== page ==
Being a researcher is like an addiction to find out what questions to ask next.
When I graduated high school I decided that when I started university, I didn't want to move far away from home. I wanted to focus on my academics and go to a highly regarded research school with plenty of opportunities. For me, Dalhousie was the obvious choice.
I was drawn to biochemistry and microbiology because I really wanted to know more about what happens inside our bodies. There are so many things happening on a scale that we can't easily observe. I had so many questions that I wanted to ask, and that curiosity is what led me into my PhD studies.
I was very fortunate to be able to work in labs during my summers in undergrad. I loved the independence my supervisors gave me to explore and learn new things on my own terms. I knew that as soon as I finished my undergraduate degree, I wanted to do graduate studies. In my PhD, the ability to create my own experiments and interact with other people working in the same field inspires me. It's like an addiction. It's what keeps me up at night and what gets me up in the morning. It gets me out the door so that I can understand more and find out what questions I need to ask next.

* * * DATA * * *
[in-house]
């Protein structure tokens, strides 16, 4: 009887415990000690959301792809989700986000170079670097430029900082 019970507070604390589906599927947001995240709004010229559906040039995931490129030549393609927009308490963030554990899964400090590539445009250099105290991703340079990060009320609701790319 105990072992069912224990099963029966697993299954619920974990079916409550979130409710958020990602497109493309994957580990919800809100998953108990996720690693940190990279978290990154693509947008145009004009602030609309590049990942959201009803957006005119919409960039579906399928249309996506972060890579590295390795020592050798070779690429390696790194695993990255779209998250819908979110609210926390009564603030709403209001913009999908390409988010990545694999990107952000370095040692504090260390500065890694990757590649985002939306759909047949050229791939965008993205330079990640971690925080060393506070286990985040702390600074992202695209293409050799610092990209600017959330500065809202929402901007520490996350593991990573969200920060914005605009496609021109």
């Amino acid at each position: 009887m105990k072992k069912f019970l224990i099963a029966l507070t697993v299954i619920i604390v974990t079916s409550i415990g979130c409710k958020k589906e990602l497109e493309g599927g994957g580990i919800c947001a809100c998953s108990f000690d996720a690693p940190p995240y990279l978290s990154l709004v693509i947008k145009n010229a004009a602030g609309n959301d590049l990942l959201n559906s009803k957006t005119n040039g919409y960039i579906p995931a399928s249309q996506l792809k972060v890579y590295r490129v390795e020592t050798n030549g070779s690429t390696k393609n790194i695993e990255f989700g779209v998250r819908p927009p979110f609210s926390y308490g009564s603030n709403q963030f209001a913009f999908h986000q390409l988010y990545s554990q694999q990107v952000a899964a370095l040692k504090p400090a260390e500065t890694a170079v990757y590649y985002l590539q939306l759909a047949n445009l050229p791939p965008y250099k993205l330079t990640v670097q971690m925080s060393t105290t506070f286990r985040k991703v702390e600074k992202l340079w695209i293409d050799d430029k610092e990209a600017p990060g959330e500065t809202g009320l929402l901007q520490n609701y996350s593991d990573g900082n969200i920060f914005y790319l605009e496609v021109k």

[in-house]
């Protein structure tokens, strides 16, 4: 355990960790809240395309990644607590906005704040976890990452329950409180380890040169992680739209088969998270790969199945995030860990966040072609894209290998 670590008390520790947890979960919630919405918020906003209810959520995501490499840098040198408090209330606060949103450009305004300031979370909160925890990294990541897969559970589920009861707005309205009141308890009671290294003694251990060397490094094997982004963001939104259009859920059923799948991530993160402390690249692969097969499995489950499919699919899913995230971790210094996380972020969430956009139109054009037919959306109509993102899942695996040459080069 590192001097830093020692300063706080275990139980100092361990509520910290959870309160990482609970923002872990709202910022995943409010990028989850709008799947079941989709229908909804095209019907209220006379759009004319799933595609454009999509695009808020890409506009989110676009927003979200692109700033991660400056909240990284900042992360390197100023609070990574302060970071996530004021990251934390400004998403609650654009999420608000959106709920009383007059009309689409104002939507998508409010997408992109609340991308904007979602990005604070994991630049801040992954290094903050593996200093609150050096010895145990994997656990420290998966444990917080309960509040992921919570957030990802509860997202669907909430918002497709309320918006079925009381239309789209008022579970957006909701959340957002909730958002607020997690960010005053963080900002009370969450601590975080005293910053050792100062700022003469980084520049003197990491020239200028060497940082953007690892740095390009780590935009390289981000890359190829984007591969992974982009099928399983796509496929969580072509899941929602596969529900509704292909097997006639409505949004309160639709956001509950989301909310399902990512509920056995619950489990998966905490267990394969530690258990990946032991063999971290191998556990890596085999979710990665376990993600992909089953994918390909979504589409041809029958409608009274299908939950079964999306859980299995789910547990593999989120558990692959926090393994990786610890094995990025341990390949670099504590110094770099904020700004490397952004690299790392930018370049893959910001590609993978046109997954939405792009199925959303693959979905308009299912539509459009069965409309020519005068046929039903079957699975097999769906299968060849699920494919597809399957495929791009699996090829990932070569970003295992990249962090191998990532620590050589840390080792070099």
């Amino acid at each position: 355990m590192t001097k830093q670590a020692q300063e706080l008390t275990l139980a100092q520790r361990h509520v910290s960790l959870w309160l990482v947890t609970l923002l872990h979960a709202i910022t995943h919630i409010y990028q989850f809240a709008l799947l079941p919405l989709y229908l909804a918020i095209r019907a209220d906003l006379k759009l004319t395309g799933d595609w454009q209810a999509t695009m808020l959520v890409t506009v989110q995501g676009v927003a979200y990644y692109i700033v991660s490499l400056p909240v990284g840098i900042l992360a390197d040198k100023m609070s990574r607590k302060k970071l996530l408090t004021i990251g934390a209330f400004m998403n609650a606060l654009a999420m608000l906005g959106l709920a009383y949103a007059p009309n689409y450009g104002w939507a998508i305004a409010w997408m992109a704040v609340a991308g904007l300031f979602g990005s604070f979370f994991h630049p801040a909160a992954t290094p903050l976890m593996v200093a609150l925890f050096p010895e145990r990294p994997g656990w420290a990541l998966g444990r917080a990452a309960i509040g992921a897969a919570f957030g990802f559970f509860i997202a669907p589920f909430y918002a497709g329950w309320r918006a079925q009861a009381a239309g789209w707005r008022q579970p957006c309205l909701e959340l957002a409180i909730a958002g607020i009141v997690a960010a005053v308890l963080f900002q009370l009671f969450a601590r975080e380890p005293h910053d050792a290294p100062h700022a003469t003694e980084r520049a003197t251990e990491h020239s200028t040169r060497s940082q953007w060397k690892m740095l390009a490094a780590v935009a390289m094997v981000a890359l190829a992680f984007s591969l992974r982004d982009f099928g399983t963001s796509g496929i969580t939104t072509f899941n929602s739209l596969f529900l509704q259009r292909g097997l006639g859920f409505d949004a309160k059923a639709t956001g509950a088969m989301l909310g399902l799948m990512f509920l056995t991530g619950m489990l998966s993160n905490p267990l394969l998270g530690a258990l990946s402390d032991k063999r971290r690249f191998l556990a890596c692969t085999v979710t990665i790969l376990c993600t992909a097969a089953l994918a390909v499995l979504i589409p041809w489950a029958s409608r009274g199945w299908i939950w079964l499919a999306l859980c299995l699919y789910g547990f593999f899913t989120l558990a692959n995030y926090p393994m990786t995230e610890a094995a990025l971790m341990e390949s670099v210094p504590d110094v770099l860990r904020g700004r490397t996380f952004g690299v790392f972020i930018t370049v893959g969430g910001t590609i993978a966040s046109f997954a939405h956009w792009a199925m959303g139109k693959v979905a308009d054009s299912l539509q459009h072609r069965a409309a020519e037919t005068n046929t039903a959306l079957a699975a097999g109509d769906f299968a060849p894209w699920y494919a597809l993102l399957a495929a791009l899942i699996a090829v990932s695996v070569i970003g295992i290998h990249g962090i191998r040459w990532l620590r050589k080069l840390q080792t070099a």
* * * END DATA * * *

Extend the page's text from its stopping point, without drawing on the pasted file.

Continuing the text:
I know research is the place for me, and that's why I intend to become a professor once I'm finished my PhD studies. My experience at Dalhousie has been great, and I know being at Dal has allowed me to grow in ways I might not have anywhere else.